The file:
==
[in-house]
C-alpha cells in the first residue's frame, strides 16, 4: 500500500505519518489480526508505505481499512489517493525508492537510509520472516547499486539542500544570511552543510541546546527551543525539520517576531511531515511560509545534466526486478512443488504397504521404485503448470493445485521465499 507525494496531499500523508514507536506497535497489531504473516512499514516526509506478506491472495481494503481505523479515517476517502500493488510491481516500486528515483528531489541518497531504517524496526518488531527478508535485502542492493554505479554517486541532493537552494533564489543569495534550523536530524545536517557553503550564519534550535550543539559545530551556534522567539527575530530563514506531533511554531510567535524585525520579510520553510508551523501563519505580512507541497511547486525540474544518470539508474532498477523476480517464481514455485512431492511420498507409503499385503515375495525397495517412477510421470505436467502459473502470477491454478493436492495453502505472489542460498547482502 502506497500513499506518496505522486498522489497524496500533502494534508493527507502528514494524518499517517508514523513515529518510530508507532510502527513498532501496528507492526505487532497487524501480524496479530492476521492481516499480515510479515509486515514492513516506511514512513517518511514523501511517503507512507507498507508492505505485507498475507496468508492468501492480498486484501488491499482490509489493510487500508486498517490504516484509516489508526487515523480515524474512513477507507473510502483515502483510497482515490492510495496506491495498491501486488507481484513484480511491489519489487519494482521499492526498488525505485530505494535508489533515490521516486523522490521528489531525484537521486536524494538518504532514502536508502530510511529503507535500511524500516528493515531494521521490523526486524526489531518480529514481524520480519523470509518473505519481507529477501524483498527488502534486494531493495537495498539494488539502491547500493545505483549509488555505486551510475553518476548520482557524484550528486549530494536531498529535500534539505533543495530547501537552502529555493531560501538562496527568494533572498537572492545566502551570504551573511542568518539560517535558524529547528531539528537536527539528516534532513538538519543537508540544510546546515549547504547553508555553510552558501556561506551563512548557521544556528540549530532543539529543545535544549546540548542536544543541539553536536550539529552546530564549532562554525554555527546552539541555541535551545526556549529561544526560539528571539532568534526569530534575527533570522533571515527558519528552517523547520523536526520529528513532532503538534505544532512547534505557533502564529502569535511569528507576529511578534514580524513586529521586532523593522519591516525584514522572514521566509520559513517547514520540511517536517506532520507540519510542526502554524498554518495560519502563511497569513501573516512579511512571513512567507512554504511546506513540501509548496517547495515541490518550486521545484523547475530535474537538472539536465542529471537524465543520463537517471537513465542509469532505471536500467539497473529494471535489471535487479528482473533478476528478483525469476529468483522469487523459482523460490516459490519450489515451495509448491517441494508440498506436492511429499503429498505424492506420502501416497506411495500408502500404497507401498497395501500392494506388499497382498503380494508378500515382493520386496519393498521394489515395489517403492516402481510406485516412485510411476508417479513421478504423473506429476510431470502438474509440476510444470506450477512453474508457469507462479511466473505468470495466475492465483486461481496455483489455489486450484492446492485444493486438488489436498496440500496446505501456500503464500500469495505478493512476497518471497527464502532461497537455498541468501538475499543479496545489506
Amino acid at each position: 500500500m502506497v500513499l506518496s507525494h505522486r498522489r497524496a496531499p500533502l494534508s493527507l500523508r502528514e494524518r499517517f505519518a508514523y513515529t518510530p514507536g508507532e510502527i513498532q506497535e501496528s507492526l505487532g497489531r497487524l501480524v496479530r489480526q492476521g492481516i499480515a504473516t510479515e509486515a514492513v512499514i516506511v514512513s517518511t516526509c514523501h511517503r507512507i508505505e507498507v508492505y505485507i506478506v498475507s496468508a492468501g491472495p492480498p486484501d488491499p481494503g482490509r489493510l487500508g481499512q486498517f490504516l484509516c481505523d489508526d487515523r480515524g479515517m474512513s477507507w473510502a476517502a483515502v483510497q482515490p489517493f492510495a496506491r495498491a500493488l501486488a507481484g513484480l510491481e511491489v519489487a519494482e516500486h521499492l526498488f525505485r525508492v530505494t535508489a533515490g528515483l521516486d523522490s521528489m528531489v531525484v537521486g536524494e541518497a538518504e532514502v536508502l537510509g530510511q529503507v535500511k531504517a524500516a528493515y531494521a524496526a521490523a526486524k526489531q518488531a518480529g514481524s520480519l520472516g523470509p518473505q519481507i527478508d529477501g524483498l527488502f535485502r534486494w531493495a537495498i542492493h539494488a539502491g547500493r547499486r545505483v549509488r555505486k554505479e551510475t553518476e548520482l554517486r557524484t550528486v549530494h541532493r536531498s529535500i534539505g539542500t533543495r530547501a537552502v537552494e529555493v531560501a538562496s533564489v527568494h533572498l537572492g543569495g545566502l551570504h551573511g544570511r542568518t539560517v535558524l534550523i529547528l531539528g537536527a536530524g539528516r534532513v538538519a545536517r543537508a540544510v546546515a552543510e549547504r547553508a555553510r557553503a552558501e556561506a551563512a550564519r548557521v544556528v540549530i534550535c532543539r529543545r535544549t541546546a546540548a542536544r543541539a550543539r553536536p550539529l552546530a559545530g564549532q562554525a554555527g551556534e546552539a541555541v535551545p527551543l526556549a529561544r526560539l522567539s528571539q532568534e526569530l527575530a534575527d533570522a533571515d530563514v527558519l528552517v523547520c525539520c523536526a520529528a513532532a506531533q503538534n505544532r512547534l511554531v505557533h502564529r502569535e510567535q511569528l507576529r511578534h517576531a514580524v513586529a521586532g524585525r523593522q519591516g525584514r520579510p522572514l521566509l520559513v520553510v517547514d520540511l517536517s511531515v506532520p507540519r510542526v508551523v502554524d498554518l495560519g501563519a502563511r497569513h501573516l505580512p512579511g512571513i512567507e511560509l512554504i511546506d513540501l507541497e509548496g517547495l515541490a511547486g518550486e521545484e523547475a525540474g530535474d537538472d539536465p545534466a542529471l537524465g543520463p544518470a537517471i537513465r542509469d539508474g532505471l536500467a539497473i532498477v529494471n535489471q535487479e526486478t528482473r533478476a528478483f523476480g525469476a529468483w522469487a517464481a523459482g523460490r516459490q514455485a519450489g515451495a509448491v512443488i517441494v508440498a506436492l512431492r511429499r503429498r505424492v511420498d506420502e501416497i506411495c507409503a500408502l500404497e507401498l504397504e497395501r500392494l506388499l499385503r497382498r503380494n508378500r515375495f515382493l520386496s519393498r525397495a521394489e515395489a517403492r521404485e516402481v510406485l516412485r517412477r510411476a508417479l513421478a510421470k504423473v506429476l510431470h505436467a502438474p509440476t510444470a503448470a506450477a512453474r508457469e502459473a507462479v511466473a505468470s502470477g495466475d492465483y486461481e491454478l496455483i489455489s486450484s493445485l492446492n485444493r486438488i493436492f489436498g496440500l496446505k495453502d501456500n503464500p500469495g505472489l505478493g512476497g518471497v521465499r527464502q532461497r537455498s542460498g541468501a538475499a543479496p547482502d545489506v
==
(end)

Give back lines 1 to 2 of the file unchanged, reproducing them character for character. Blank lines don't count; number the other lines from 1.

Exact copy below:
[in-house]
C-alpha cells in the first residue's frame, strides 16, 4: 500500500505519518489480526508505505481499512489517493525508492537510509520472516547499486539542500544570511552543510541546546527551543525539520517576531511531515511560509545534466526486478512443488504397504521404485503448470493445485521465499 507525494496531499500523508514507536506497535497489531504473516512499514516526509506478506491472495481494503481505523479515517476517502500493488510491481516500486528515483528531489541518497531504517524496526518488531527478508535485502542492493554505479554517486541532493537552494533564489543569495534550523536530524545536517557553503550564519534550535550543539559545530551556534522567539527575530530563514506531533511554531510567535524585525520579510520553510508551523501563519505580512507541497511547486525540474544518470539508474532498477523476480517464481514455485512431492511420498507409503499385503515375495525397495517412477510421470505436467502459473502470477491454478493436492495453502505472489542460498547482502 502506497500513499506518496505522486498522489497524496500533502494534508493527507502528514494524518499517517508514523513515529518510530508507532510502527513498532501496528507492526505487532497487524501480524496479530492476521492481516499480515510479515509486515514492513516506511514512513517518511514523501511517503507512507507498507508492505505485507498475507496468508492468501492480498486484501488491499482490509489493510487500508486498517490504516484509516489508526487515523480515524474512513477507507473510502483515502483510497482515490492510495496506491495498491501486488507481484513484480511491489519489487519494482521499492526498488525505485530505494535508489533515490521516486523522490521528489531525484537521486536524494538518504532514502536508502530510511529503507535500511524500516528493515531494521521490523526486524526489531518480529514481524520480519523470509518473505519481507529477501524483498527488502534486494531493495537495498539494488539502491547500493545505483549509488555505486551510475553518476548520482557524484550528486549530494536531498529535500534539505533543495530547501537552502529555493531560501538562496527568494533572498537572492545566502551570504551573511542568518539560517535558524529547528531539528537536527539528516534532513538538519543537508540544510546546515549547504547553508555553510552558501556561506551563512548557521544556528540549530532543539529543545535544549546540548542536544543541539553536536550539529552546530564549532562554525554555527546552539541555541535551545526556549529561544526560539528571539532568534526569530534575527533570522533571515527558519528552517523547520523536526520529528513532532503538534505544532512547534505557533502564529502569535511569528507576529511578534514580524513586529521586532523593522519591516525584514522572514521566509520559513517547514520540511517536517506532520507540519510542526502554524498554518495560519502563511497569513501573516512579511512571513512567507512554504511546506513540501509548496517547495515541490518550486521545484523547475530535474537538472539536465542529471537524465543520463537517471537513465542509469532505471536500467539497473529494471535489471535487479528482473533478476528478483525469476529468483522469487523459482523460490516459490519450489515451495509448491517441494508440498506436492511429499503429498505424492506420502501416497506411495500408502500404497507401498497395501500392494506388499497382498503380494508378500515382493520386496519393498521394489515395489517403492516402481510406485516412485510411476508417479513421478504423473506429476510431470502438474509440476510444470506450477512453474508457469507462479511466473505468470495466475492465483486461481496455483489455489486450484492446492485444493486438488489436498496440500496446505501456500503464500500469495505478493512476497518471497527464502532461497537455498541468501538475499543479496545489506